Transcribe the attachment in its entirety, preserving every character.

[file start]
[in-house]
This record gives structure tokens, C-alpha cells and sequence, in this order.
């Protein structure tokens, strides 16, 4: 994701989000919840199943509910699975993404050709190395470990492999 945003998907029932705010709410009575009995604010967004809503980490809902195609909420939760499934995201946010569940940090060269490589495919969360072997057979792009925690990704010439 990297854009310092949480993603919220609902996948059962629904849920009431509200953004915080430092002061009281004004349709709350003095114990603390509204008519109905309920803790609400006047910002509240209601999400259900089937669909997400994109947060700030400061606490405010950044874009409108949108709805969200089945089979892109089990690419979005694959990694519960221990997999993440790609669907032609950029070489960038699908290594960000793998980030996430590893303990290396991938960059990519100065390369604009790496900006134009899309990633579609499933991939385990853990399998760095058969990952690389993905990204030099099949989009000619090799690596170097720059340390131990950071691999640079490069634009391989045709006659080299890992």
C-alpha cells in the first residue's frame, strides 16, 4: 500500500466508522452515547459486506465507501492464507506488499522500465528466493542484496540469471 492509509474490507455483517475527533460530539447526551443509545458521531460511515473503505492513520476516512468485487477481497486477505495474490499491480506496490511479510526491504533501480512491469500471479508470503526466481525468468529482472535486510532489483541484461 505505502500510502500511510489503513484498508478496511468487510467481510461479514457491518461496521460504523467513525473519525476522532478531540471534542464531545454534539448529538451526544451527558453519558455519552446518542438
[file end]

[in-house]
This record gives structure tokens, C-alpha cells and sequence, in this order.
């Protein structure tokens, strides 16, 4: 994701989000919840199943509910699975993404050709190395470990492999 945003998907029932705010709410009575009995604010967004809503980490809902195609909420939760499934995201946010569940940090060269490589495919969360072997057979792009925690990704010439 990297854009310092949480993603919220609902996948059962629904849920009431509200953004915080430092002061009281004004349709709350003095114990603390509204008519109905309920803790609400006047910002509240209601999400259900089937669909997400994109947060700030400061606490405010950044874009409108949108709805969200089945089979892109089990690419979005694959990694519960221990997999993440790609669907032609950029070489960038699908290594960000793998980030996430590893303990290396991938960059990519100065390369604009790496900006134009899309990633579609499933991939385990853990399998760095058969990952690389993905990204030099099949989009000619090799690596170097720059340390131990950071691999640079490069634009391989045709006659080299890992």
C-alpha cells in the first residue's frame, strides 16, 4: 500500500466508522452515547459486506465507501492464507506488499522500465528466493542484496540469471 492509509474490507455483517475527533460530539447526551443509545458521531460511515473503505492513520476516512468485487477481497486477505495474490499491480506496490511479510526491504533501480512491469500471479508470503526466481525468468529482472535486510532489483541484461 505505502500510502500511510489503513484498508478496511468487510467481510461479514457491518461496521460504523467513525473519525476522532478531540471534542464531545454534539448529538451526544451527558453519558455519552446518542438